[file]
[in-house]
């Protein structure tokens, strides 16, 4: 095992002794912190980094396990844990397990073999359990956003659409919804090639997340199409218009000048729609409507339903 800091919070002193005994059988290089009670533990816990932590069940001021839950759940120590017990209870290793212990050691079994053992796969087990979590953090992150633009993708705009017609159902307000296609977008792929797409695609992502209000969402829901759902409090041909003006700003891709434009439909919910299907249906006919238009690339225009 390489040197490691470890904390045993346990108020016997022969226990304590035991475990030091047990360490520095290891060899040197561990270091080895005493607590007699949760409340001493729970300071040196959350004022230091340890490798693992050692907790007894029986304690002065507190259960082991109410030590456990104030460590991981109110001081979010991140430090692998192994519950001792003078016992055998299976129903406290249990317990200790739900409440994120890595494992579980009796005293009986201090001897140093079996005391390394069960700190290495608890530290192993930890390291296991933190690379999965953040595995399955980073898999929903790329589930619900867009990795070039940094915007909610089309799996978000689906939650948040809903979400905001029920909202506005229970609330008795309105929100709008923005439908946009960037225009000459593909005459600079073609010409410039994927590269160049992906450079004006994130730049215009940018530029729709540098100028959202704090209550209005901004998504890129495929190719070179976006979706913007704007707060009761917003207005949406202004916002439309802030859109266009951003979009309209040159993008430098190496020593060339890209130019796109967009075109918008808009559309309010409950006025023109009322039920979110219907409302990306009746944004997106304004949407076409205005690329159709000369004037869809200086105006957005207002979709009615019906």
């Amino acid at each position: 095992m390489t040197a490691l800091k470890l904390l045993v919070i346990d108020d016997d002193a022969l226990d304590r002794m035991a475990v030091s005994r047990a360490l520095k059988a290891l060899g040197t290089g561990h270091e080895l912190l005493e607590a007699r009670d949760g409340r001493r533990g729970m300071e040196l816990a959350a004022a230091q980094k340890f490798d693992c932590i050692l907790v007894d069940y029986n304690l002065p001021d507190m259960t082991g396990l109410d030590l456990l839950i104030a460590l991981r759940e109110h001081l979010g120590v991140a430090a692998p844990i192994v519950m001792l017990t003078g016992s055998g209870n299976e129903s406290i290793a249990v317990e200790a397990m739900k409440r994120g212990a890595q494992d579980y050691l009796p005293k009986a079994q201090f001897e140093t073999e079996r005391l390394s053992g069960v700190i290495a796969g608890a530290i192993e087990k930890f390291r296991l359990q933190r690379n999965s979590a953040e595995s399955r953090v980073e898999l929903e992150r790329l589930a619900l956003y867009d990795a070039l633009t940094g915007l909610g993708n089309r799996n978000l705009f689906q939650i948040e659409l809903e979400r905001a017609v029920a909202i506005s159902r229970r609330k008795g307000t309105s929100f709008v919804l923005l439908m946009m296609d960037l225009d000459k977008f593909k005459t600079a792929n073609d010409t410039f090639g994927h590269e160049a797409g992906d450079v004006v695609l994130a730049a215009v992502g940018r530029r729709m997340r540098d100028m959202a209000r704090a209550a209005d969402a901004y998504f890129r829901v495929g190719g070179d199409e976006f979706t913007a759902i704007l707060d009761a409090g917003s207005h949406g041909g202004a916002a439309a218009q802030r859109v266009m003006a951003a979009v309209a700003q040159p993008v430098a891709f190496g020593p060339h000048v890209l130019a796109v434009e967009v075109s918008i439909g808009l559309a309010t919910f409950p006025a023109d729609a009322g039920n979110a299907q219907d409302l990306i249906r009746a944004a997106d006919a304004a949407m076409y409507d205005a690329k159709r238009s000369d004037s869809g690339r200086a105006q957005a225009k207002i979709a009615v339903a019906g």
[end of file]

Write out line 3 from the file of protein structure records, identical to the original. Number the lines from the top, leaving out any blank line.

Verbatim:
């Amino acid at each position: 095992m390489t040197a490691l800091k470890l904390l045993v919070i346990d108020d016997d002193a022969l226990d304590r002794m035991a475990v030091s005994r047990a360490l520095k059988a290891l060899g040197t290089g561990h270091e080895l912190l005493e607590a007699r009670d949760g409340r001493r533990g729970m300071e040196l816990a959350a004022a230091q980094k340890f490798d693992c932590i050692l907790v007894d069940y029986n304690l002065p001021d507190m259960t082991g396990l109410d030590l456990l839950i104030a460590l991981r759940e109110h001081l979010g120590v991140a430090a692998p844990i192994v519950m001792l017990t003078g016992s055998g209870n299976e129903s406290i290793a249990v317990e200790a397990m739900k409440r994120g212990a890595q494992d579980y050691l009796p005293k009986a079994q201090f001897e140093t073999e079996r005391l390394s053992g069960v700190i290495a796969g608890a530290i192993e087990k930890f390291r296991l359990q933190r690379n999965s979590a953040e595995s399955r953090v980073e898999l929903e992150r790329l589930a619900l956003y867009d990795a070039l633009t940094g915007l909610g993708n089309r799996n978000l705009f689906q939650i948040e659409l809903e979400r905001a017609v029920a909202i506005s159902r229970r609330k008795g307000t309105s929100f709008v919804l923005l439908m946009m296609d960037l225009d000459k977008f593909k005459t600079a792929n073609d010409t410039f090639g994927h590269e160049a797409g992906d450079v004006v695609l994130a730049a215009v992502g940018r530029r729709m997340r540098d100028m959202a209000r704090a209550a209005d969402a901004y998504f890129r829901v495929g190719g070179d199409e976006f979706t913007a759902i704007l707060d009761a409090g917003s207005h949406g041909g202004a916002a439309a218009q802030r859109v266009m003006a951003a979009v309209a700003q040159p993008v430098a891709f190496g020593p060339h000048v890209l130019a796109v434009e967009v075109s918008i439909g808009l559309a309010t919910f409950p006025a023109d729609a009322g039920n979110a299907q219907d409302l990306i249906r009746a944004a997106d006919a304004a949407m076409y409507d205005a690329k159709r238009s000369d004037s869809g690339r200086a105006q957005a225009k207002i979709a009615v339903a019906g």